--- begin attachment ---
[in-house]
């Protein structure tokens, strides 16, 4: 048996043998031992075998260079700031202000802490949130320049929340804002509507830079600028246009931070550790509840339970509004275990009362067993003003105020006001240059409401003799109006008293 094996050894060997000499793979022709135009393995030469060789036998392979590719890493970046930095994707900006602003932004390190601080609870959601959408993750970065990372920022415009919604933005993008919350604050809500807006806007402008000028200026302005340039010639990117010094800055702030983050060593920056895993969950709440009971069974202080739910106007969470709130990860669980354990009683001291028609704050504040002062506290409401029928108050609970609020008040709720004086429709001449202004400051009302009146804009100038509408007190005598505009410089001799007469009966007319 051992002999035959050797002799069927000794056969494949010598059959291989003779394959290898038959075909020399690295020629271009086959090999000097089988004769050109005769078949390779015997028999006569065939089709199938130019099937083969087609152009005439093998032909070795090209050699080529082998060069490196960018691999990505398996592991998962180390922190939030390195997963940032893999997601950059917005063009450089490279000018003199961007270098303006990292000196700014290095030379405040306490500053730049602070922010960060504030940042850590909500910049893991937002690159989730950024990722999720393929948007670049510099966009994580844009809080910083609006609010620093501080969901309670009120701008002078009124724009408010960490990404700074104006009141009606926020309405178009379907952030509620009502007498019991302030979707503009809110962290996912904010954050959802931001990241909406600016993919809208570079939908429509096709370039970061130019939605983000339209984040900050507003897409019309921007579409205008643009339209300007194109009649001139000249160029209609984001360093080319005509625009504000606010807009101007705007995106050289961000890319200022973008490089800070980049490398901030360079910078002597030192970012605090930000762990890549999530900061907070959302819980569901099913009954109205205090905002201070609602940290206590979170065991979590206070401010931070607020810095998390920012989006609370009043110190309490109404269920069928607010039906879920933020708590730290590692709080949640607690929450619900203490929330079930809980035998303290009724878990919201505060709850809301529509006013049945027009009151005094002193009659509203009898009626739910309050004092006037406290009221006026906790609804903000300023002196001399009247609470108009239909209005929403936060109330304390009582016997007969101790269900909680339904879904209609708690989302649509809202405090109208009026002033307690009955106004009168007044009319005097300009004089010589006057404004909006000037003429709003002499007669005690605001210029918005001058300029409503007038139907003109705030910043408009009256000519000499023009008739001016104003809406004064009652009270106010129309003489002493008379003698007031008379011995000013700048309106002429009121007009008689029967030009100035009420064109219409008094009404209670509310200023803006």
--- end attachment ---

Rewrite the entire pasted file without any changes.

[in-house]
């Protein structure tokens, strides 16, 4: 048996043998031992075998260079700031202000802490949130320049929340804002509507830079600028246009931070550790509840339970509004275990009362067993003003105020006001240059409401003799109006008293 094996050894060997000499793979022709135009393995030469060789036998392979590719890493970046930095994707900006602003932004390190601080609870959601959408993750970065990372920022415009919604933005993008919350604050809500807006806007402008000028200026302005340039010639990117010094800055702030983050060593920056895993969950709440009971069974202080739910106007969470709130990860669980354990009683001291028609704050504040002062506290409401029928108050609970609020008040709720004086429709001449202004400051009302009146804009100038509408007190005598505009410089001799007469009966007319 051992002999035959050797002799069927000794056969494949010598059959291989003779394959290898038959075909020399690295020629271009086959090999000097089988004769050109005769078949390779015997028999006569065939089709199938130019099937083969087609152009005439093998032909070795090209050699080529082998060069490196960018691999990505398996592991998962180390922190939030390195997963940032893999997601950059917005063009450089490279000018003199961007270098303006990292000196700014290095030379405040306490500053730049602070922010960060504030940042850590909500910049893991937002690159989730950024990722999720393929948007670049510099966009994580844009809080910083609006609010620093501080969901309670009120701008002078009124724009408010960490990404700074104006009141009606926020309405178009379907952030509620009502007498019991302030979707503009809110962290996912904010954050959802931001990241909406600016993919809208570079939908429509096709370039970061130019939605983000339209984040900050507003897409019309921007579409205008643009339209300007194109009649001139000249160029209609984001360093080319005509625009504000606010807009101007705007995106050289961000890319200022973008490089800070980049490398901030360079910078002597030192970012605090930000762990890549999530900061907070959302819980569901099913009954109205205090905002201070609602940290206590979170065991979590206070401010931070607020810095998390920012989006609370009043110190309490109404269920069928607010039906879920933020708590730290590692709080949640607690929450619900203490929330079930809980035998303290009724878990919201505060709850809301529509006013049945027009009151005094002193009659509203009898009626739910309050004092006037406290009221006026906790609804903000300023002196001399009247609470108009239909209005929403936060109330304390009582016997007969101790269900909680339904879904209609708690989302649509809202405090109208009026002033307690009955106004009168007044009319005097300009004089010589006057404004909006000037003429709003002499007669005690605001210029918005001058300029409503007038139907003109705030910043408009009256000519000499023009008739001016104003809406004064009652009270106010129309003489002493008379003698007031008379011995000013700048309106002429009121007009008689029967030009100035009420064109219409008094009404209670509310200023803006």